Recently, one such kicker named Allison Chang of Iolani High in Honolulu (HI) made some headlines in the 2021-22 seasons as she kicked 98 extra points and 15 field goals. Allison saw herself as a role model for other girls who want to participate in the sport. She knew that playing other positions would be tough, but she liked the way a predecessor, Mika Makekau, had played for the team (2015-18) as the star kicker and she was drawn to the game. In several 7-on-7 scrimmages Allison had played defense and knew how to tackle but her size led her to staying with kicking. She was on the team for four seasons, but it was her last two when she started. In 2022 she was named to the Special Teams Player of the Year on the Cover2 Hawaii Awards. Besides being a role model, she wants to be known as a good person and student who can do more than just kick. She earned respect from her teammates and others for being the good person she is.
Place-kicker Allison Chang (Image credit: Nick Abramo/Bedrock Sports Hawaii)
Another standout is Bella Rasmussen of Laguna Beach (CA) who not only scored two rushing touchdowns in a game against Godinez High in a 48-0 win on October 14 but played in seven games over two seasons as a backup running back. But more notoriety came her way after her senior season completed.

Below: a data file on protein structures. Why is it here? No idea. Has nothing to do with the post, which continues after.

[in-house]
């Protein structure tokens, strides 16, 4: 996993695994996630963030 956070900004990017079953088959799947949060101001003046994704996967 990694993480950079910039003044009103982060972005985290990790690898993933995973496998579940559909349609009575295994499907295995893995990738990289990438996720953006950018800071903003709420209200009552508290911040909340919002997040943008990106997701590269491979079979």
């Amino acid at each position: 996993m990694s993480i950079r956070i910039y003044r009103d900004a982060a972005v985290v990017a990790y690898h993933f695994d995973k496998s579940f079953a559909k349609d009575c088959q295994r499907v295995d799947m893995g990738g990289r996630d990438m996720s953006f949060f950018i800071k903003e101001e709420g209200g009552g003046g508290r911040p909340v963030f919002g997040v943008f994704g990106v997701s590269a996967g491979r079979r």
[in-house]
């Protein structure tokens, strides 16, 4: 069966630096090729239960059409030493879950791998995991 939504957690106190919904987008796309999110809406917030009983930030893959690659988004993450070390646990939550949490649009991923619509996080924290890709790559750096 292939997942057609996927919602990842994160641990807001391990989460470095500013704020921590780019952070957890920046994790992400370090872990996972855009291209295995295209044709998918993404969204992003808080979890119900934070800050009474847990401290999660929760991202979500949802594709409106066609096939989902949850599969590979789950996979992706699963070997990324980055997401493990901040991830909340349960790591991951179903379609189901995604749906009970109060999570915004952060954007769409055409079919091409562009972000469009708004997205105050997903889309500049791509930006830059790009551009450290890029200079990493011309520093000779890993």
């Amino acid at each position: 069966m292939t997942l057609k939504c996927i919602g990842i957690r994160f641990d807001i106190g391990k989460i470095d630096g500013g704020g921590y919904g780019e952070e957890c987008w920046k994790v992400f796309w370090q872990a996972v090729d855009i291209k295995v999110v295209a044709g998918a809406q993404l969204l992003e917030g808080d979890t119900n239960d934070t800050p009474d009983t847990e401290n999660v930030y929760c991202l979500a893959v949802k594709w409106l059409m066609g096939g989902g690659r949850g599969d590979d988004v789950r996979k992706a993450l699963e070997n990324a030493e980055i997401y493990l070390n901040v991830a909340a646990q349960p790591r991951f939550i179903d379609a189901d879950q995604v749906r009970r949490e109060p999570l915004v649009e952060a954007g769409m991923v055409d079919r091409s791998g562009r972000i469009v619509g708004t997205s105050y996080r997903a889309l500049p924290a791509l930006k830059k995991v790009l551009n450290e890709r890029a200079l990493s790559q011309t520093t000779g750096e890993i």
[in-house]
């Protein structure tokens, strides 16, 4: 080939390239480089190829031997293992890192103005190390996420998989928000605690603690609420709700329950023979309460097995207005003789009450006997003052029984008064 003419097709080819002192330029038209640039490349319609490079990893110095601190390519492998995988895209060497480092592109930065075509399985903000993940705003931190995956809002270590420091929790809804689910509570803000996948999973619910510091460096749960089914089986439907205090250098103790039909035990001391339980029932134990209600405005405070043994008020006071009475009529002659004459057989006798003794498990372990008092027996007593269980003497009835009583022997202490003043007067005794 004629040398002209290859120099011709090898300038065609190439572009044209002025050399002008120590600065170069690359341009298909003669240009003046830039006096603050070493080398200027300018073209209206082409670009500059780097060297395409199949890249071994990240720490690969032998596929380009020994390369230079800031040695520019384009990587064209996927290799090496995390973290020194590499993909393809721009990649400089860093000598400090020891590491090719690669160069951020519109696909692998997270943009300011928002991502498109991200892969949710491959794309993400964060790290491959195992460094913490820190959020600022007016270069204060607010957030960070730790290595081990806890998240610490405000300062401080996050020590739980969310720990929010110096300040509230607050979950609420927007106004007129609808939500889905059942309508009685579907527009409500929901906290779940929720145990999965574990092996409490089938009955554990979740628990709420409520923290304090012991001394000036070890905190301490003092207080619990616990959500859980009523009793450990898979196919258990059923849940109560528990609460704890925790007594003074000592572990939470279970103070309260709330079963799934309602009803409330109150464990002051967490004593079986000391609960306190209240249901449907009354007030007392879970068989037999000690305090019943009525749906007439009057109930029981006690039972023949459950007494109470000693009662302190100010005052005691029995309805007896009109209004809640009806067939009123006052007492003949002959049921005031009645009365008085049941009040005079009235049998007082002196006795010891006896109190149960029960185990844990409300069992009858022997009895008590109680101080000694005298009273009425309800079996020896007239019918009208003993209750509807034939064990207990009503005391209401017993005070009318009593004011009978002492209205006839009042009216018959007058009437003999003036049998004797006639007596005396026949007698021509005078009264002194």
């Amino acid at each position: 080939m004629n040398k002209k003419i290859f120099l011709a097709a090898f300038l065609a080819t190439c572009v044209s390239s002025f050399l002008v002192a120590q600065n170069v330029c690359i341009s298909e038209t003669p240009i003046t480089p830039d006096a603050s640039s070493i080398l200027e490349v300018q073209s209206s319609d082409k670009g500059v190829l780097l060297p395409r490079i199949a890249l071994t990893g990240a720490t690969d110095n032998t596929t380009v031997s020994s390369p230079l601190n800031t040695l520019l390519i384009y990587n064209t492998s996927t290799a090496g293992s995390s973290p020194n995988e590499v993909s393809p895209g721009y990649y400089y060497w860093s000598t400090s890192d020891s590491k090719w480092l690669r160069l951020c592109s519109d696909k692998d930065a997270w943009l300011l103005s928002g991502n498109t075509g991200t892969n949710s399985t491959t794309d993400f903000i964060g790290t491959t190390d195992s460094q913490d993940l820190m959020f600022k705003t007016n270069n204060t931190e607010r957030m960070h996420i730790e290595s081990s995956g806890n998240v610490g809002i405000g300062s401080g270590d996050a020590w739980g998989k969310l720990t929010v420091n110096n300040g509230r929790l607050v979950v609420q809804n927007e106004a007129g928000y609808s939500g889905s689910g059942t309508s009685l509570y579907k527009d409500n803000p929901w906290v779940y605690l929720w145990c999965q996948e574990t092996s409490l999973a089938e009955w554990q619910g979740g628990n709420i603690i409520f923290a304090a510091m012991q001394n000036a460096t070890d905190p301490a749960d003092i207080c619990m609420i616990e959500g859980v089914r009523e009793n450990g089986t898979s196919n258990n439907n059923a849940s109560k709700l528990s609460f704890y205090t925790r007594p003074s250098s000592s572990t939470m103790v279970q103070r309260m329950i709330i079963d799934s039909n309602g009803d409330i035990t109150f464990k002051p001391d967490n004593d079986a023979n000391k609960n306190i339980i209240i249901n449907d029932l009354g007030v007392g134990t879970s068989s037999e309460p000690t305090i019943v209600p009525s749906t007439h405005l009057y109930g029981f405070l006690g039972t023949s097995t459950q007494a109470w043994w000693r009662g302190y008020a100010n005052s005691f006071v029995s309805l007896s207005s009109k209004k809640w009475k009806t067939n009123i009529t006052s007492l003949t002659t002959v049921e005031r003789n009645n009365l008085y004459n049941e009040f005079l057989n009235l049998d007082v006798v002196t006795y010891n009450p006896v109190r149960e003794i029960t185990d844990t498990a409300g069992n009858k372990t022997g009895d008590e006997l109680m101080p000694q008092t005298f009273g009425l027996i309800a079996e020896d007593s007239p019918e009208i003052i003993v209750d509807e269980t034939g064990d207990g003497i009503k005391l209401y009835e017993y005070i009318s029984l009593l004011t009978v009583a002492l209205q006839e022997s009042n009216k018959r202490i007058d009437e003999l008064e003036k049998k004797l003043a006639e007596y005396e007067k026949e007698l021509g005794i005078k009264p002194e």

Bella Rasmussen Photo by Michael Goulding/ IMAGO from Sports Illustrated Magazine
Bella is a raved Los Angeles Chargers fan and after the October 14, 2022, game she was suddenly in the spotlight not only in California and also nationally. The Chargers supported her after finding out she was a fan and that led to a major change in her life. She was picked to be in a prime Super Bowl commercial sponsored by the NFL titled “Run With It” featuring the Mexican national flag football team and their star Diana Flores. She also became the first girl as a high school football player in California to sign an NIL contract. She signed a contract with KeyWise which is an app that focuses on people’s mental health.
Read the entire Sports Illustrated story for a more Indepth story at: How high school football star Bella Rasmussen made it to the Super Bowl - Sports Illustrated
While Esther Burnham was a forerunner to Luverne “Toad” Wise leading to today’s female players…Allison Chang and Bella Rasmussen. They have taken up the gauntlet as role models for those who follow.